• Amazon Tiger Cat or Tigrina / Oncilla (Leopardus tigrinus tigrinus)  - northern South America south to Bolivia and north Argentina
  • Central American Tiger Cat or Tigrina / Oncilla (Leopardus tigrinus oncilla) - Costa Rica and Panama

Northern Tiger Cat Conservation

The global conservation status for the Northern Tiger Cat (or Oncilla) is Vulnerable (VU) and populations are declining.
The following organizations are dedicated to research and conservation of the smaller cats of Latin America:

Tiger Cats Conservation Initiative - Tiger Cats Working Group

 Wild Cats Americas (WCA) - Small Wild Cats of the Americas

 Small Wild Cat Conservation Foundation (SWCCF)  - Global

Small wild cat working groups of the Neotropics: results of the first group leaders meeting.

Please support these organizations with their important work if you can. No matter the size of your contribution, every bit helps!

Northern Tiger Cat Facts and Information

These organizations have well researched and authoritative information on Northern Tiger Cats / Northern Oncillas / Northern Tigrinas:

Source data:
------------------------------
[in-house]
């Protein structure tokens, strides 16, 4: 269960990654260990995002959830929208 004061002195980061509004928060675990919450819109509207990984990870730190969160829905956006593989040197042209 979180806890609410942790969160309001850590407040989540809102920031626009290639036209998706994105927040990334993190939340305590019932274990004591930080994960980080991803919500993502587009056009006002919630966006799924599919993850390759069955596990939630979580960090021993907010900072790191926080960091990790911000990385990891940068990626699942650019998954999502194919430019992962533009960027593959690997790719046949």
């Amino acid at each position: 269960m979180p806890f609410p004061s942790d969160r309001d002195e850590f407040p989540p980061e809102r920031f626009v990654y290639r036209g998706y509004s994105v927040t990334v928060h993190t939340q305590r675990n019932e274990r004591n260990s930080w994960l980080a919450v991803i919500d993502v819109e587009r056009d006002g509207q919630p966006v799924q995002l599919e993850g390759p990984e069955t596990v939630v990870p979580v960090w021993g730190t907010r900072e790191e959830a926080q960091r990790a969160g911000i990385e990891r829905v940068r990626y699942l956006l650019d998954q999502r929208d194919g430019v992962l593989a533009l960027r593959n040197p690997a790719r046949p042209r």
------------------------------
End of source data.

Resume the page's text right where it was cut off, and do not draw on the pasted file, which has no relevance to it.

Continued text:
If you find this website useful, please consider a small contribution of $5 so I can continue to keep it updated. Thank you, Mandy 🙂

Northern Tiger Cat Research

Here are some papers published on Northern Tiger Cats (N. Oncillas / N. Tigrinas). Click on the title bar to view the abstract and the link to the article.

View more articles on Leopardus tigrinus in the IUCN Cat Specialist Group database. (Scroll down once the library page is loaded to see the list.)

Consider joining the Friends of the Cat Specialist Group to access the full articles and receive their journal Cat News covering the latest wild cat research.

 

Oncilla sitting in a tree by Luiz Claudio Marigo (Leopardus tigrinus)

Map of South America with Countries and Capitals
Map of South America by Nations Online Project

Molecular population genetics, evolutionary biology and biological conservation of neotropical carnivores.

Field Guide to the Wild Cats of South America (Spanish)

Neotropical Cats by TG de Oliveira (1994)
Out of Print Try AbeBooks ~ Book Review